Meanwhile, mix the lentils, roast peppers, mint and half the chopped parsley in a bowl. Drizzle over 1 tbsp of oil and the pomegranate molasses and season well with salt and pepper. Mix well and divide between serving plates.

Heat a large non-stick frying pan over a medium-high heat. When hot, add a little oil, then fry the halloumi slices for a couple of minutes on each side or until golden brown.

Spoon the onions and chickpeas over the lentils, then top with the halloumi and scatter over the pomegranate seeds and parsley to serve.

(Original recipe from Lose Weight & Get Fit by Tom Kerridge, Bloomsbury Absolute, 2019.)

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We’re getting very impatient for spring veg. Ideally this would be made with locally grown asparagus and freshly podded peas and broad beans. In reality we had to settle for purple sprouting broccoli and frozen peas and beans. Still a delicious spring dish. This makes enough to serve 6 for lunch or a generous side dish. Cook the veg at the last minute if you can as it nice served slightly warm.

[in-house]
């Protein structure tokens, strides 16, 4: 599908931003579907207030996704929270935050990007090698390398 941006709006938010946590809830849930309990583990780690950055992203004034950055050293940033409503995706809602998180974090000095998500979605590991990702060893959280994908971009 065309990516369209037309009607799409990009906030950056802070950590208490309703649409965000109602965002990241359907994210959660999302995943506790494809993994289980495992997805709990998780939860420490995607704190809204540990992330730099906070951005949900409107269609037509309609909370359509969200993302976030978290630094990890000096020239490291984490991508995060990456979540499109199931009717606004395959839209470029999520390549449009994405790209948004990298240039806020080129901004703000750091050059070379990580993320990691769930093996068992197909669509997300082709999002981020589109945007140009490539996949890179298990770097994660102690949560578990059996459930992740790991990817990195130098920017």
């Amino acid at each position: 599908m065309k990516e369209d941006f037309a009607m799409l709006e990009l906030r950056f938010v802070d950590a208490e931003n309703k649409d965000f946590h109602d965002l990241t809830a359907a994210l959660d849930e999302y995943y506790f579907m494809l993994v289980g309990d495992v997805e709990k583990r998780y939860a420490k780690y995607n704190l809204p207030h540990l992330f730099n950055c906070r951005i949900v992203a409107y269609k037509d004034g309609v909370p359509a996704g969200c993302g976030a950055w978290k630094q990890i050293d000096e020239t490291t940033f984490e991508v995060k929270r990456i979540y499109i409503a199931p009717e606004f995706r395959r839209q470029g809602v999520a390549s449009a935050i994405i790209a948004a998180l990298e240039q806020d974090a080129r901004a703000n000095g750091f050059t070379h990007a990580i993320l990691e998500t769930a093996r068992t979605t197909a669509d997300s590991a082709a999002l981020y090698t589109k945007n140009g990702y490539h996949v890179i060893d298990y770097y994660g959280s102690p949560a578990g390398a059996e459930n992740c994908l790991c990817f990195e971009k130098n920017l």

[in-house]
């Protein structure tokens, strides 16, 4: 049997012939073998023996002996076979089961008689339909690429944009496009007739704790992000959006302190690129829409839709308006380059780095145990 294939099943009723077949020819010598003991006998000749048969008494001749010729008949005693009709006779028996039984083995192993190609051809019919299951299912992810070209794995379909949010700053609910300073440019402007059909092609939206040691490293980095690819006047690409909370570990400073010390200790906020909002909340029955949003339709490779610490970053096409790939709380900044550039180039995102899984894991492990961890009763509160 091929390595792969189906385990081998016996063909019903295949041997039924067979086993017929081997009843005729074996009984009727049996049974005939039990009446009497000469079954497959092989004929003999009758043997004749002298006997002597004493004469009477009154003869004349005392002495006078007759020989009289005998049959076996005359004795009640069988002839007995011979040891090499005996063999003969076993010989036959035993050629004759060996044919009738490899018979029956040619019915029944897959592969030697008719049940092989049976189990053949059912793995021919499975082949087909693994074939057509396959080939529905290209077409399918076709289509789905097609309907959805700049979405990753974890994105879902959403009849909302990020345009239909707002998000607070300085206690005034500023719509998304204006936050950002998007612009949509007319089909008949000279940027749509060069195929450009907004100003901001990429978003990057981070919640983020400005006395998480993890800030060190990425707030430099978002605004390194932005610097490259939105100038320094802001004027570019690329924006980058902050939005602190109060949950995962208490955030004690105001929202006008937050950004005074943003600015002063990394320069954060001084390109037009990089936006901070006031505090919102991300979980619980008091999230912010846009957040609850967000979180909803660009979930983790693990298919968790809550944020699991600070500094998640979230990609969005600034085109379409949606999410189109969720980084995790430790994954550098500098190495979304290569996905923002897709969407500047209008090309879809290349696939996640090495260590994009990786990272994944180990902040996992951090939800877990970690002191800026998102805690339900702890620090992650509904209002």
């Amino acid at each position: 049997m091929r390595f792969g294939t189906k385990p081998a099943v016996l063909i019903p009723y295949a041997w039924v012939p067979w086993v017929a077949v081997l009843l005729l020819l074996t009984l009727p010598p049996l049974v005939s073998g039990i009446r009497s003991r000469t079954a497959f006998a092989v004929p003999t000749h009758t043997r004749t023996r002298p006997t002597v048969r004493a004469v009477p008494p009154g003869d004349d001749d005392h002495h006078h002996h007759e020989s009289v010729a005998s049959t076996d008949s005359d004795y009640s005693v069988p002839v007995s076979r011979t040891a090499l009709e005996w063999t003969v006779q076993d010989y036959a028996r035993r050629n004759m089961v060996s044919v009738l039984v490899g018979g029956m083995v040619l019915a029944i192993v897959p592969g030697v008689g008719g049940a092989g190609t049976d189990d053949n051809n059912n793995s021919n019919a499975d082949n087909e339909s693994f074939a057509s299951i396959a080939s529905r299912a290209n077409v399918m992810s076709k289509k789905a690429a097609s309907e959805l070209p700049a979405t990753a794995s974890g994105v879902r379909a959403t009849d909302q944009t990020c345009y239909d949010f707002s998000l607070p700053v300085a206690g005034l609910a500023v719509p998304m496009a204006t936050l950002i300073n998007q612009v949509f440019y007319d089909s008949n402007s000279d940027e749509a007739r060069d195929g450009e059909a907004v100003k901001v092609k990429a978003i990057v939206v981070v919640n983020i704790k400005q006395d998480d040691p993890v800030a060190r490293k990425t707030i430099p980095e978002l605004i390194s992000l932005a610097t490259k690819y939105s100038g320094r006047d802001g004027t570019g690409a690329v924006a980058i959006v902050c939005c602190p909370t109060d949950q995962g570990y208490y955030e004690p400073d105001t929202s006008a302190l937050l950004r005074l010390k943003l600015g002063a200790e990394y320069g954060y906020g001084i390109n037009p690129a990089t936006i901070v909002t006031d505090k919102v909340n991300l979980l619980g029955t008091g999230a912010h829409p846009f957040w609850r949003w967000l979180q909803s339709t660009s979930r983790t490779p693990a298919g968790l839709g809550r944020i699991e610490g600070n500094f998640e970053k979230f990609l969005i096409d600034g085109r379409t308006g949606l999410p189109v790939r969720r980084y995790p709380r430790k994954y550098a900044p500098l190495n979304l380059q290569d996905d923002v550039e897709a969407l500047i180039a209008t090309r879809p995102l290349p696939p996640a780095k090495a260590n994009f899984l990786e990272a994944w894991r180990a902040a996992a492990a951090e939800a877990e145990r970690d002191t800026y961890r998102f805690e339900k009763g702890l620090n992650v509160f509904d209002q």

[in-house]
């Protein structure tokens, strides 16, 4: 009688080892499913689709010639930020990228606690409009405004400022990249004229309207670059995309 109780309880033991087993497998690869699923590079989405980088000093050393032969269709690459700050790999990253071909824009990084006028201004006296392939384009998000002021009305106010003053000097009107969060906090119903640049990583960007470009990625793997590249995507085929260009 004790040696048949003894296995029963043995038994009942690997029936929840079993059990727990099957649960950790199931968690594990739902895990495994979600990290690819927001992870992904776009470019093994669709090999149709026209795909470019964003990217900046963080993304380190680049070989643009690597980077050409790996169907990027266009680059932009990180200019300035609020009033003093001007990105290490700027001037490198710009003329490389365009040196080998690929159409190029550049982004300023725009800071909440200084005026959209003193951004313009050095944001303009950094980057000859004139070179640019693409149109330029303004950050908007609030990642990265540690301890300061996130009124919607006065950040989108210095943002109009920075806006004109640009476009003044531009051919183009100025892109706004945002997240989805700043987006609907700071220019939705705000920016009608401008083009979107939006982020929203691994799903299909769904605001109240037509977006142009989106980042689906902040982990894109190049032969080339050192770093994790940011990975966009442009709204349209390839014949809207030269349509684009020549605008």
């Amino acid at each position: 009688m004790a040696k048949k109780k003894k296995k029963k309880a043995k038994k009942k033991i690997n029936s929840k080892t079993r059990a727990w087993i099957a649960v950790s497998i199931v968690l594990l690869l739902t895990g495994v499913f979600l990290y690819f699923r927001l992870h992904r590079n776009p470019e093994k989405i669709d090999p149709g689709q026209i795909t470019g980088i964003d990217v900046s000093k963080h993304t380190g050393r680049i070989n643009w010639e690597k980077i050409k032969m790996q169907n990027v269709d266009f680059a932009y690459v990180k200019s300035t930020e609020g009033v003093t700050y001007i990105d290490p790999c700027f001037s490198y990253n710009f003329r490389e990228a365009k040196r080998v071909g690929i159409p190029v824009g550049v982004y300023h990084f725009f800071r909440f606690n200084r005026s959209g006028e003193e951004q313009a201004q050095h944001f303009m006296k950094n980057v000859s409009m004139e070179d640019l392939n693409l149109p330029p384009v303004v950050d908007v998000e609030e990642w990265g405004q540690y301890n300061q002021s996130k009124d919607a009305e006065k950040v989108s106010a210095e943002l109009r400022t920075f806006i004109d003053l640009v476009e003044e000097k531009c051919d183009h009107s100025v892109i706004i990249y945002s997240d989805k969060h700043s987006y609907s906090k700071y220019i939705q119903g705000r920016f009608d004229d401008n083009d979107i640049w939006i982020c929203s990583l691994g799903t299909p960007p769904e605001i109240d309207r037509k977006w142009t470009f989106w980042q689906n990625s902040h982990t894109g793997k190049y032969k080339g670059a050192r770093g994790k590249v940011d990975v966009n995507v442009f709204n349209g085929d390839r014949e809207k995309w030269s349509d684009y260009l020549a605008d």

Spring Panzanella – serves 6

  • 350g ciabatta, torn into bite-size chunks
  • 1 shallot, chopped
  • 3 tbsp olive oil,
  • 300g fresh pea or frozen peas
  • 300g fresh broad beans (podded weight) or use frozen broad beans
  • 400g asparagus, trimmed (we used purple sprouting broccoli)
  • leaves from a large bunch of basil
  • 1 clove of garlic, crushed
  • 35ml extra virgin olive oil
  • 3 tbsp balsamic vinegar (ideally white balsamic)
  • 75g Pecorino or Parmesan, shaved

Preheat the oven to 180C/350F/Gas 4.